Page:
What is a nation? Is it a collective identity, a physical boundary, a set of rules? Or is it a narrative? The Sovereign Statement, the latest from the ever-inventive Neo-Futurists, attempts to explore and deconstruct the concept of a nation by establishing the theater itself as its own sovereign entity, with alternately hilarious and deeply unnerving results.
From the onset, the play is nothing if not self-aware. After musing on the nature of nations and defining a nation as a “narrative,” playwright Bilal Dardai sets the performance in motion by informing Phil Ridarelli of his new status as protagonist of the play. Ridarelli is to assume the role of leader in the theater company’s attempt to establish the Neo-Futurarium as a micro-nation. Aided by Jen Ellison as his sternly competent adviser, Gwynn V. Fulcher as Ellison’s devoted underling, and Mike Manship and Clifton Frei as interchangeable lackeys, the disoriented Ridarelli is guided (or rather, goaded) through the process of nation-building. The audience members, established as citizens of this new nation, are given the chance to vote on the name of this new state, the first in a string of apparent choices that seem to influence the direction of the nation.
The play cannot be said to break the fourth wall because it never goes through the trouble of creating one. Dardai reappears periodically to offer cryptic guidance to the play’s participants, acting at different points as a narrator, a director, and a notary. “Citizens” are included in the action of the play, even physically moving as factions emerge and having lines given to them in shows of solidarity. Yet the actual influence of the populace on the outcome of the performance is limited at best. When in doubt, the actors/advisers refer back to the script for justification and guidance, creating some amusing moments of sudden perspective. This lends a sense of inevitability to the action even as it is portrayed as allegedly spontaneous.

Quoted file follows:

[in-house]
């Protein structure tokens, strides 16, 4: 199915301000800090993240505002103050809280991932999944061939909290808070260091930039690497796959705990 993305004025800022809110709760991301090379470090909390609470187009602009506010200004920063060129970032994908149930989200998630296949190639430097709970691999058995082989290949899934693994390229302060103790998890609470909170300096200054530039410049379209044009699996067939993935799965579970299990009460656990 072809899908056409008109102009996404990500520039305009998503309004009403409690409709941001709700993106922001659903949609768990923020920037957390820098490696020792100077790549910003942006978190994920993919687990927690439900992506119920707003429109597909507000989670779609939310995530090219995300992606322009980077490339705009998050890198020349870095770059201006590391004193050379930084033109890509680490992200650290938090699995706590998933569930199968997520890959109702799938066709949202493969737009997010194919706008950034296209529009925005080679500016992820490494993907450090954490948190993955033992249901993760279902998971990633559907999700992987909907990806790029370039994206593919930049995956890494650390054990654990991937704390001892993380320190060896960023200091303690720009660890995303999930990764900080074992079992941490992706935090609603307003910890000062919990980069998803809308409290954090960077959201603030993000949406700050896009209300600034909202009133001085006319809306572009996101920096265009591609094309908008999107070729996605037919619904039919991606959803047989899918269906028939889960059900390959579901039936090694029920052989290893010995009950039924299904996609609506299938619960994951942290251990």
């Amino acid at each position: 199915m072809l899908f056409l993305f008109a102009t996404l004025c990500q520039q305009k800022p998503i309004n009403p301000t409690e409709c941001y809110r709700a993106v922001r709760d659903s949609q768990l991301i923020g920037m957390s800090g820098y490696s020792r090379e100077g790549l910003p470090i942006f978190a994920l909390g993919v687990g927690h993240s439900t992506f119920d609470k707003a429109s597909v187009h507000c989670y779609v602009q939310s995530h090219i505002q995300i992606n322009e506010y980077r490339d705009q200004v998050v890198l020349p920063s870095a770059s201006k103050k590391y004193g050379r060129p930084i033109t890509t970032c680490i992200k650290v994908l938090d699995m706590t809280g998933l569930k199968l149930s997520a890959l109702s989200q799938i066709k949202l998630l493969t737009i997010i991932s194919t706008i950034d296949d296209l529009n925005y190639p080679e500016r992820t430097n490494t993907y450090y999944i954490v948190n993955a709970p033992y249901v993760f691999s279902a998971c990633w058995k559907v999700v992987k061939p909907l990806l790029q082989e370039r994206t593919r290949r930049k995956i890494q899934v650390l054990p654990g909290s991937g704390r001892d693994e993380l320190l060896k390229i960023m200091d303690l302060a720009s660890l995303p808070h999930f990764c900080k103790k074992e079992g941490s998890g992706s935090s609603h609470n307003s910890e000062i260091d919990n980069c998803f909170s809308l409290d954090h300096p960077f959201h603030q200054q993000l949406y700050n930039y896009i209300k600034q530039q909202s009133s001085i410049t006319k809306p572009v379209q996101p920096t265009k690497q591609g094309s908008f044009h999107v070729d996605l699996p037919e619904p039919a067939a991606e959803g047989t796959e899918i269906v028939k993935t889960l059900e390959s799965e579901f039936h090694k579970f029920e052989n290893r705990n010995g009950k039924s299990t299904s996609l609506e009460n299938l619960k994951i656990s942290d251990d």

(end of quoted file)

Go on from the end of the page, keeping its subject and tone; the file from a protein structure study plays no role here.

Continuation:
As Ridarelli becomes more comfortable in his role as protagonist, his actions become increasingly erratic, and the idealism of the new state quickly falls through. Paranoia and dissension become driving forces, leading to a climax that is as unexpected as it is retrospectively obvious. While the unconventional structure of the play, which cannot be described for fear of spoiling the fun, helps to push the political thriller forward, standout performances make the action ultimately believable even through constant references to script and time limits. Ridarelli becomes uninhibited as only someone with unchecked power can, while Ellison embodies the trope of the take-no-prisoners adviser with terrifying and truly convincing zeal. Fulcher’s character is less of a caricature and more relatable as a downtrodden idealist, and her simultaneous passion and vulnerability create emotional impact that might otherwise have been lacking. Although Manship and Frei are given less to work with in terms of action and dialogue, they succeed in becoming entirely distinct and convincing characters who push the story along nonetheless.
Though well-written overall, the play at times works too hard to stay meta. By the end, the point has made itself abundantly clear, and though the ending monologue by Dardai pulls back the curtain and offers explanation and context, it hammers in the message a bit too redundantly. However, it succeeds in deconstructing concepts often taken for granted and, for the most part, does so humorously and naturally. If the ending feels predestined, it’s because it must be, by the nature of both drama and politics. After all, a nation is a funny thing.
The Sovereign Statement is playing at the Neo-Futurarium through November 23.